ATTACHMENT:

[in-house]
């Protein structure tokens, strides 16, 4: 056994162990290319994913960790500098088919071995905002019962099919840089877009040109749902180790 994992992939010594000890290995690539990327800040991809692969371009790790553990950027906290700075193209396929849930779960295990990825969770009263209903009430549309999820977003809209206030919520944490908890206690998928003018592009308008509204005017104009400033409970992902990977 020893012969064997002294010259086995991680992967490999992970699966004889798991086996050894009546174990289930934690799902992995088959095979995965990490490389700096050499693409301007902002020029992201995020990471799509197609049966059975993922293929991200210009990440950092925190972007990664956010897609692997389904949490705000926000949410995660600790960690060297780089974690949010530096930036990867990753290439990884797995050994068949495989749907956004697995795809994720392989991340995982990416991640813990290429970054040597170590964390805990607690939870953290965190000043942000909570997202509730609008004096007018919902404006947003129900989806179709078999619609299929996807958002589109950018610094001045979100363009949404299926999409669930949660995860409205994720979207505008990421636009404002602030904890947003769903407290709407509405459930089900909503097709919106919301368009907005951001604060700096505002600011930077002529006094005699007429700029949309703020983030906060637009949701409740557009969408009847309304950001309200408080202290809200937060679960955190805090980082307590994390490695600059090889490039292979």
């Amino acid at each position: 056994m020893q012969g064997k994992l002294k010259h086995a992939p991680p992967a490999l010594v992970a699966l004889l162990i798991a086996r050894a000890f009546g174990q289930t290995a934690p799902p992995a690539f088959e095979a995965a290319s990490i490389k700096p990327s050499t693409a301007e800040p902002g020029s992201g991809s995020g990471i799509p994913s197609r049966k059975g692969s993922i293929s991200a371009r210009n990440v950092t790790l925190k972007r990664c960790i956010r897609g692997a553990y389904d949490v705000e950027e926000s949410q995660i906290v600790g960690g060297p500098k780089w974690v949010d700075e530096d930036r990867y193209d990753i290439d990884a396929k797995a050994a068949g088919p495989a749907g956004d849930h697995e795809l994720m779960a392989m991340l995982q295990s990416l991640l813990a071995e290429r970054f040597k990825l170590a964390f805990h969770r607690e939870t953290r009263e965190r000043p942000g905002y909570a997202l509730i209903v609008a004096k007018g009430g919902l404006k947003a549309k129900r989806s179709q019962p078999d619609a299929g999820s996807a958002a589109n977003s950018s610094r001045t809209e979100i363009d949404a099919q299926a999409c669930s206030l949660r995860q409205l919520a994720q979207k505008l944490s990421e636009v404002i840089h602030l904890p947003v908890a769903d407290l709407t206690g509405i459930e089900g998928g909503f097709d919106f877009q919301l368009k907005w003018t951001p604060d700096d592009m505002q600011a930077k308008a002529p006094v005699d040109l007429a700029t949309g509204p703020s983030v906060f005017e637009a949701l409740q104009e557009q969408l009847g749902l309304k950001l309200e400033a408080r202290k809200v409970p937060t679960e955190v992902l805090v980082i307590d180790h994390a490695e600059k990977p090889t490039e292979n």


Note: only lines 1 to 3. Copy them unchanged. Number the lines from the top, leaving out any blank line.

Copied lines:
[in-house]
């Protein structure tokens, strides 16, 4: 056994162990290319994913960790500098088919071995905002019962099919840089877009040109749902180790 994992992939010594000890290995690539990327800040991809692969371009790790553990950027906290700075193209396929849930779960295990990825969770009263209903009430549309999820977003809209206030919520944490908890206690998928003018592009308008509204005017104009400033409970992902990977 020893012969064997002294010259086995991680992967490999992970699966004889798991086996050894009546174990289930934690799902992995088959095979995965990490490389700096050499693409301007902002020029992201995020990471799509197609049966059975993922293929991200210009990440950092925190972007990664956010897609692997389904949490705000926000949410995660600790960690060297780089974690949010530096930036990867990753290439990884797995050994068949495989749907956004697995795809994720392989991340995982990416991640813990290429970054040597170590964390805990607690939870953290965190000043942000909570997202509730609008004096007018919902404006947003129900989806179709078999619609299929996807958002589109950018610094001045979100363009949404299926999409669930949660995860409205994720979207505008990421636009404002602030904890947003769903407290709407509405459930089900909503097709919106919301368009907005951001604060700096505002600011930077002529006094005699007429700029949309703020983030906060637009949701409740557009969408009847309304950001309200408080202290809200937060679960955190805090980082307590994390490695600059090889490039292979």
């Amino acid at each position: 056994m020893q012969g064997k994992l002294k010259h086995a992939p991680p992967a490999l010594v992970a699966l004889l162990i798991a086996r050894a000890f009546g174990q289930t290995a934690p799902p992995a690539f088959e095979a995965a290319s990490i490389k700096p990327s050499t693409a301007e800040p902002g020029s992201g991809s995020g990471i799509p994913s197609r049966k059975g692969s993922i293929s991200a371009r210009n990440v950092t790790l925190k972007r990664c960790i956010r897609g692997a553990y389904d949490v705000e950027e926000s949410q995660i906290v600790g960690g060297p500098k780089w974690v949010d700075e530096d930036r990867y193209d990753i290439d990884a396929k797995a050994a068949g088919p495989a749907g956004d849930h697995e795809l994720m779960a392989m991340l995982q295990s990416l991640l813990a071995e290429r970054f040597k990825l170590a964390f805990h969770r607690e939870t953290r009263e965190r000043p942000g905002y909570a997202l509730i209903v609008a004096k007018g009430g919902l404006k947003a549309k129900r989806s179709q019962p078999d619609a299929g999820s996807a958002a589109n977003s950018s610094r001045t809209e979100i363009d949404a099919q299926a999409c669930s206030l949660r995860q409205l919520a994720q979207k505008l944490s990421e636009v404002i840089h602030l904890p947003v908890a769903d407290l709407t206690g509405i459930e089900g998928g909503f097709d919106f877009q919301l368009k907005w003018t951001p604060d700096d592009m505002q600011a930077k308008a002529p006094v005699d040109l007429a700029t949309g509204p703020s983030v906060f005017e637009a949701l409740q104009e557009q969408l009847g749902l309304k950001l309200e400033a408080r202290k809200v409970p937060t679960e955190v992902l805090v980082i307590d180790h994390a490695e600059k990977p090889t490039e292979n």